"At first we were housed in a school  then a gymnasium. The CO told us we could accept jobs on farms, or digging peat etc, and half our pay would go to the British Government. I decided to stay in Sirnach and worked in our Orderly Room. My job included arranging for our wood and coke quota for the boiler in the school basement. Everybody had a hot shower there once a week. Also I had to escort anyone who got into strife, to the CO and get leave passes stamped by the Swiss authorities etc. besides taking my turn at policing the guest houses and getting the chaps out by 10 p.m.

"We were told we could accept accommodation with private families if offered and they would be paid $1 Swiss per week. A Western Australian, WX15431 Albert Grimsey 2/28th Inf Bn and I shared an attic room, offered us by the family Britenmoser, the father being caretaker of the school. Their own quarters were above the school. Our meals were still cooked by our own cooks and delivered to pre-arranged guest houses. We were free to move around the village but needed a pass to go further.

"I spent some time out on a farm belonging to relatives of the Britenmosers, helping make the hay etc. One one occasion, I ploughed the drills for potatoes with one horse and one bull harnessed together. Their children, 2 boys and 2 girls, helped with the farm work. Mr. Britenmoser and I cycled to Schauffhausen on the Rhine river to see the damage done by the first bomb to land on Swiss soil. I dressed in his son's civilian clothes.

"I helped to organise a Christmas concert soon after I arrived in Switzerland. A bigger concert party later travelled around the various camps. We printed our own newspaper keeping our men informed on war news and everything else of interest. Printed Christmas Card - had my own name on mine. There was also a travelling cinema.

"I learned to speak German and visited many of the larger towns and cities about us. The Swiss people made us very welcome particularly if you could converse with them".

2/17 Infantry Battalion
Unit History: B29 "What We Have We Hold" A History of the 2/17th Australian Infantry Battalion 1940 -1945, Trebek, Pike, Broadbent, Rudkin (Eds.),  Balgowlah.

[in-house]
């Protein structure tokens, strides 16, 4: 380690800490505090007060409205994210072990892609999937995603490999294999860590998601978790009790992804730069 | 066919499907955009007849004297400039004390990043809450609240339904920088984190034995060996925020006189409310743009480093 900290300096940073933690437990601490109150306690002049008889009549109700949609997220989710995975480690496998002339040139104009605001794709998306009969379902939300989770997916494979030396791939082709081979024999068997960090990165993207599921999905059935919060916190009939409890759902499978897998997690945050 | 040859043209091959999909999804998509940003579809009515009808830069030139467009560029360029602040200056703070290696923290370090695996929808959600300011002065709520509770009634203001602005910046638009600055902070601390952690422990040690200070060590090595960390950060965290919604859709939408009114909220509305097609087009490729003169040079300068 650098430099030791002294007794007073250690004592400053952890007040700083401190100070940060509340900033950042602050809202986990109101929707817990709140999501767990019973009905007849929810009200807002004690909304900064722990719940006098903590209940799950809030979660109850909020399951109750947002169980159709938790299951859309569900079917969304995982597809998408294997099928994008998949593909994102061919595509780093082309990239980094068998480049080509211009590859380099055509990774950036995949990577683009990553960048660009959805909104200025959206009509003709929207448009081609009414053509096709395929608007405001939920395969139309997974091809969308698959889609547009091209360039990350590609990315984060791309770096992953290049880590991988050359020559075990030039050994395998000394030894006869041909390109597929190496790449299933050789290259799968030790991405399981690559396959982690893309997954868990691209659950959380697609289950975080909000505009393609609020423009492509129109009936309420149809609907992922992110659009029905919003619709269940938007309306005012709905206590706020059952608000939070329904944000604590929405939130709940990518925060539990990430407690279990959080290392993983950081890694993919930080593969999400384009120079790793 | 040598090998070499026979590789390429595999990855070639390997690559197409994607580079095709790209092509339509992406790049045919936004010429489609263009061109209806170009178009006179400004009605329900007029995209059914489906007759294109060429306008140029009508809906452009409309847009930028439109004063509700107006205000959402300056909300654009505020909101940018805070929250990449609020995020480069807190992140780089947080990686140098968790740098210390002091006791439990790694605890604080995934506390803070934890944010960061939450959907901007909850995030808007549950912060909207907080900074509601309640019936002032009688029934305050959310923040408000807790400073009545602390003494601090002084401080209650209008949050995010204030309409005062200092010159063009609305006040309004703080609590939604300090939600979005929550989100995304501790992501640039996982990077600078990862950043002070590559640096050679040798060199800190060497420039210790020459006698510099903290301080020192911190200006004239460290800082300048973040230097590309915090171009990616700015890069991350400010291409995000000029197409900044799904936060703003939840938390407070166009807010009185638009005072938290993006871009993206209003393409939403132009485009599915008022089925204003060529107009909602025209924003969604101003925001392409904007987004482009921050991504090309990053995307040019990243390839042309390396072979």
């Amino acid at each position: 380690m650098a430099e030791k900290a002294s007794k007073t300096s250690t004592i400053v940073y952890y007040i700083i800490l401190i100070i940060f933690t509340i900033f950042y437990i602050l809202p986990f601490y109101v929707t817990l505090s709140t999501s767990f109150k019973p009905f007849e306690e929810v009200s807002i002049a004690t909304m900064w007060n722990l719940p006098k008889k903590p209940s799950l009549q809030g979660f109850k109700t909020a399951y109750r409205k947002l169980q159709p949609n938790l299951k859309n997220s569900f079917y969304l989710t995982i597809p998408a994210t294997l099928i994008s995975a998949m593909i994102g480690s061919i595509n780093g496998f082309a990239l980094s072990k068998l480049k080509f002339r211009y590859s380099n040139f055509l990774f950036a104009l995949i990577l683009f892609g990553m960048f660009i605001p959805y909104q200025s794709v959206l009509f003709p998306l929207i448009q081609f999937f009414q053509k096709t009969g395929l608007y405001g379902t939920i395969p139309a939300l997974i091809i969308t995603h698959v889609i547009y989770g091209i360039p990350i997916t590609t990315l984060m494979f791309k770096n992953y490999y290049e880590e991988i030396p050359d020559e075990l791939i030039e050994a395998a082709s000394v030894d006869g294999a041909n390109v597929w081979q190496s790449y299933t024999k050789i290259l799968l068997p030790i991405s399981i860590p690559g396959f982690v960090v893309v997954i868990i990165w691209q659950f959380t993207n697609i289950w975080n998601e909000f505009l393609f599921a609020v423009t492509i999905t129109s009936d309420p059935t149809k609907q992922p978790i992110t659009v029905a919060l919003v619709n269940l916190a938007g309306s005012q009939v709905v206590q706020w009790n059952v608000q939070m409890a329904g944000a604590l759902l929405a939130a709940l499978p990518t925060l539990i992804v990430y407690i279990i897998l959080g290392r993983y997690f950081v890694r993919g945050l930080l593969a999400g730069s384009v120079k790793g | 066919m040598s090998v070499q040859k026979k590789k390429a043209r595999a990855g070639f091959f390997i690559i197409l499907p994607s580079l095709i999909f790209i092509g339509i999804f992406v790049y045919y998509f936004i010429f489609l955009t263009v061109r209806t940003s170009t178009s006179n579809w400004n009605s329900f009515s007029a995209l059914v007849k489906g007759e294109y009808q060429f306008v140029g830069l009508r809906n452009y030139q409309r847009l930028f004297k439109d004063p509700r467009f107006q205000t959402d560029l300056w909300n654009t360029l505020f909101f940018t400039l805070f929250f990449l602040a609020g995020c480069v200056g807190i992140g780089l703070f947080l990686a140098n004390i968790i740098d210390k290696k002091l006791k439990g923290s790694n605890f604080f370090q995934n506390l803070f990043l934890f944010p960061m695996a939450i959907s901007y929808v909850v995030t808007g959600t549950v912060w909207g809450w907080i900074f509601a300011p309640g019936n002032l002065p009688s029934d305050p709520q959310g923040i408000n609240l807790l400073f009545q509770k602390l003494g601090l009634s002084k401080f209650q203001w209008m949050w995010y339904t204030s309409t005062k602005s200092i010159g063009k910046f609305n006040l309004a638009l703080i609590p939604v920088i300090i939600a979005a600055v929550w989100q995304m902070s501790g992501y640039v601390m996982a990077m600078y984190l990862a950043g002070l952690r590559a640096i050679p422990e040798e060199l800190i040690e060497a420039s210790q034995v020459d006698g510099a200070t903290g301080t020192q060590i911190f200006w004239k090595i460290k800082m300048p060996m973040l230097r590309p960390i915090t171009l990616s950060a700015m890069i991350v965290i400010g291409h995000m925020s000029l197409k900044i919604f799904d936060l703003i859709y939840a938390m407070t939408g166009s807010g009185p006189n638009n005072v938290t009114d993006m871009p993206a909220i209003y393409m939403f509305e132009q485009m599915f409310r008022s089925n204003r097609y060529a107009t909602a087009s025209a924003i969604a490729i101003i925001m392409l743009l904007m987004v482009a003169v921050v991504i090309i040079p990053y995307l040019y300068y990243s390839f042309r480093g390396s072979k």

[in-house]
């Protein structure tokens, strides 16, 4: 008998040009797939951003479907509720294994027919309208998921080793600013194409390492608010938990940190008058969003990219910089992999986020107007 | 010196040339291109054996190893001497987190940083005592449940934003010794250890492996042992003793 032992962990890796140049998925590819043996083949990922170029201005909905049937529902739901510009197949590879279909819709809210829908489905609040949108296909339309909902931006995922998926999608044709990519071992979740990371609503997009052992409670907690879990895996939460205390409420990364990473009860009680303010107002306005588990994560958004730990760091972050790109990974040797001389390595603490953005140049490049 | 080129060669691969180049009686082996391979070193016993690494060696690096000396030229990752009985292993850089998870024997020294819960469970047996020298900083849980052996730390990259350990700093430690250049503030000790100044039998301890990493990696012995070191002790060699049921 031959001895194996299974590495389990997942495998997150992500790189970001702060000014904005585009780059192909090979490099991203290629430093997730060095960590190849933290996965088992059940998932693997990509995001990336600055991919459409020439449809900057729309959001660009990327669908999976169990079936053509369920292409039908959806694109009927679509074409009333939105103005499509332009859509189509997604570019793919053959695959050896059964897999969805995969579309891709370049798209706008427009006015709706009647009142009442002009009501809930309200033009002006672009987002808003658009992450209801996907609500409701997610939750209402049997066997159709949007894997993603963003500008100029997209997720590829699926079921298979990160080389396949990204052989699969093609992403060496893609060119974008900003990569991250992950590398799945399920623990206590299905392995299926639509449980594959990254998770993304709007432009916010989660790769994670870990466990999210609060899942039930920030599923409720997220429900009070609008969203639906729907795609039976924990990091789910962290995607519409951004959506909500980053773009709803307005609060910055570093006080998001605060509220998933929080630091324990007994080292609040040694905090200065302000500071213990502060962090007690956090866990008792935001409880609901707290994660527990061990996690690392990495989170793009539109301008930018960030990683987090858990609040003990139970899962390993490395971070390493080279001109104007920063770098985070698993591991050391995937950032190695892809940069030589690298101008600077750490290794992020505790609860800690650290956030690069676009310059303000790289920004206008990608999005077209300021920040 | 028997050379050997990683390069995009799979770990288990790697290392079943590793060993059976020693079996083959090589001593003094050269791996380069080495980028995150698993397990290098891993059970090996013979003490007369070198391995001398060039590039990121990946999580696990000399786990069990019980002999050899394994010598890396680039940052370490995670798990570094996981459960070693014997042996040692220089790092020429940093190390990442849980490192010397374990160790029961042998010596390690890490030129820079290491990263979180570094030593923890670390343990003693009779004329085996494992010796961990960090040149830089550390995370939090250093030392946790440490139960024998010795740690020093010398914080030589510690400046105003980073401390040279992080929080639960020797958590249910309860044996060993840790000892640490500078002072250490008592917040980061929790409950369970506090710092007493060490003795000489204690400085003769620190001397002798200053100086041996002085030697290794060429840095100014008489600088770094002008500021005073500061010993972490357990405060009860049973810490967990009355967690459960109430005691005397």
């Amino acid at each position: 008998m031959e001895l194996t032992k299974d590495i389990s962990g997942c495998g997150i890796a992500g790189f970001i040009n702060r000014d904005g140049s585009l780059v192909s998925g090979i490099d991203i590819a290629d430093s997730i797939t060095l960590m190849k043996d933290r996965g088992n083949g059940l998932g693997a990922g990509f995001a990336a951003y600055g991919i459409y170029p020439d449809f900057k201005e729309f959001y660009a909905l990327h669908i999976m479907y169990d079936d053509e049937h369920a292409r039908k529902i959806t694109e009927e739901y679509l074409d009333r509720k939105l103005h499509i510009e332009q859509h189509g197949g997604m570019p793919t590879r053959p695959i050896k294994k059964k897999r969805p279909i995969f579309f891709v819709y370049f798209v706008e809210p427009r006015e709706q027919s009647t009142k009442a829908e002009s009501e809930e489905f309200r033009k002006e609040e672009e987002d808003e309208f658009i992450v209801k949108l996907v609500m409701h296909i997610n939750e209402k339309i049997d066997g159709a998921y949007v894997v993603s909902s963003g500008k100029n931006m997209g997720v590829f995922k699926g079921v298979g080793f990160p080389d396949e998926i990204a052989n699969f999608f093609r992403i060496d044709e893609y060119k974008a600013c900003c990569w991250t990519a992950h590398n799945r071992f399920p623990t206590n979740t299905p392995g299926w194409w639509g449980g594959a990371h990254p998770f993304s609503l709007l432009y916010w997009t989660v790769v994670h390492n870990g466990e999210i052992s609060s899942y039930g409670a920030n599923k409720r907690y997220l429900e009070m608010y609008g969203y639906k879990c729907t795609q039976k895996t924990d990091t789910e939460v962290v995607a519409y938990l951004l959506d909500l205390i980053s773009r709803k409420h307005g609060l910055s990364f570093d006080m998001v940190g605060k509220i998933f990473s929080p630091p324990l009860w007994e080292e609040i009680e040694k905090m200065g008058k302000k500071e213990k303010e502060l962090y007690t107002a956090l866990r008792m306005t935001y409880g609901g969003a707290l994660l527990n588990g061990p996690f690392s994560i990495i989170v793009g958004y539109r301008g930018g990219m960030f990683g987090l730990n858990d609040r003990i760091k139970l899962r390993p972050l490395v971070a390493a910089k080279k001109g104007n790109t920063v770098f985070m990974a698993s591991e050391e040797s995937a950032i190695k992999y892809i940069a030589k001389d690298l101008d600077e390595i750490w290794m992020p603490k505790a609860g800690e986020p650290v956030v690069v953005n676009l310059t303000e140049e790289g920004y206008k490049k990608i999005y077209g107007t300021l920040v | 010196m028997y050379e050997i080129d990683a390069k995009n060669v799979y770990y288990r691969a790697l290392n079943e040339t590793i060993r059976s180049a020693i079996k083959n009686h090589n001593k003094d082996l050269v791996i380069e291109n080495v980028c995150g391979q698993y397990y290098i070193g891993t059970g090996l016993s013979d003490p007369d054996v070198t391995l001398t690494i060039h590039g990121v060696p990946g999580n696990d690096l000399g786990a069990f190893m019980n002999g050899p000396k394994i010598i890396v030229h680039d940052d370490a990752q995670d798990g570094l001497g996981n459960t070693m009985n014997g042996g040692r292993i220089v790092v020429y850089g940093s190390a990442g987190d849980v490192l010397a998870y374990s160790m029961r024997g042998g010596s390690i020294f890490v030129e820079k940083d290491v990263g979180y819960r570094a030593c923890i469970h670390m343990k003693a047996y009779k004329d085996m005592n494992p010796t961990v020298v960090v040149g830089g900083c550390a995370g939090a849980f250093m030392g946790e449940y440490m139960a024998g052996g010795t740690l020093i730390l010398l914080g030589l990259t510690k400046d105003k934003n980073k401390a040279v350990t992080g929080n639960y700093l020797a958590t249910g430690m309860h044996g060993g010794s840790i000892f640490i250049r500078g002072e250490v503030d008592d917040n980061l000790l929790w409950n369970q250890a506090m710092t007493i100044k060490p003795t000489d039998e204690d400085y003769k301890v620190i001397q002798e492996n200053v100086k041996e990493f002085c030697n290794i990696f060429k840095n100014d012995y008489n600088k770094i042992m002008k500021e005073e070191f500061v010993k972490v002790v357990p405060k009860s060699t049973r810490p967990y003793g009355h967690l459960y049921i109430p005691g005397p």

NX21761 William Leslie Johnson - entered 5.10.43, left 1.10.44
NX21419 William Blair - entered 7.3.44, left 23.9.44 
Of the 18 POW taken in the fierce fighting generally lumped together under the headings of the "Benghazi Handicap" and the "Siege of Tobruk" the above two members of the 2/17th Infantry Battalion finally reached the safety of Switzerland.

All of them had been incarcerated in Campo 57, Gruppignano, and from that camp, some were drafted out to Campo 106, a collection of big rice-growing farms in the general region of Vercelli, between Milan and Turin. L/Cpl Paul La Vallee, was among them and he acted as his camp interpreter as he spoke French and Italian. On the promulgation of the Italian Armistice with the Allies, their guards flung open the camp gates and changed into civilian clothes and "went home". Their former charges didn't quite know what to do, but the civilian population was very welcoming and many stayed near the camp and "worked for their tucker". But as the Germans and Fascists re-organised, the local population could not overtly assist them and as the escapees tended to bunch into largish parties, the authorities were soon able to round them up. Paul and a mate Norm Freeburg, were finally rounded up and sent to Austria, Stalag 18A.

R.A. ("Bob") Ford  stayed behind in Gruppignano and had very little chance of escaping as the inmates of that camp were swiftly rounded up by the Germans. He ended up working in the coal mines of Poland as a German POW until repatriated through the AIF Reception Centre at Eastbourne, Sussex, England returning to Australia via the Panama Canal and was discharged in September, 1945.

William Blair was among the last escapees to reach Switzerland and these included "Butch" Jocumsen and John Peck, who actually re-entered Switzerland. It was most probably that he too, had been serving with a partisan group, as he left Switzerland with another group of Australians who had been fighting with the partisans, who never officially entered Switzerland except in transit on their way from Italy back to the United Kingdom, where he arrived on December 2, 1944.  This is long after he officially left Switzerland (on September 23, 1944). It is possible that he too, like Jocumsen and Peck, was recruited by the SOE to return to Italy where the various British Missions could take advantage of the knowledge he had gained as a partisan, which would explain why he again crossed through Switzerland with the other Australians.

He is not mentioned in Roger Absolom's definitive book "A Strange Alliance - aspects of escape and survival in Italy 1943-45" F2, which contains a long account of the exploits of Sgt Ted Triffett of the 2/15th Bn (not covered in "Let Enemies Beware" B28 in pages 56-59.)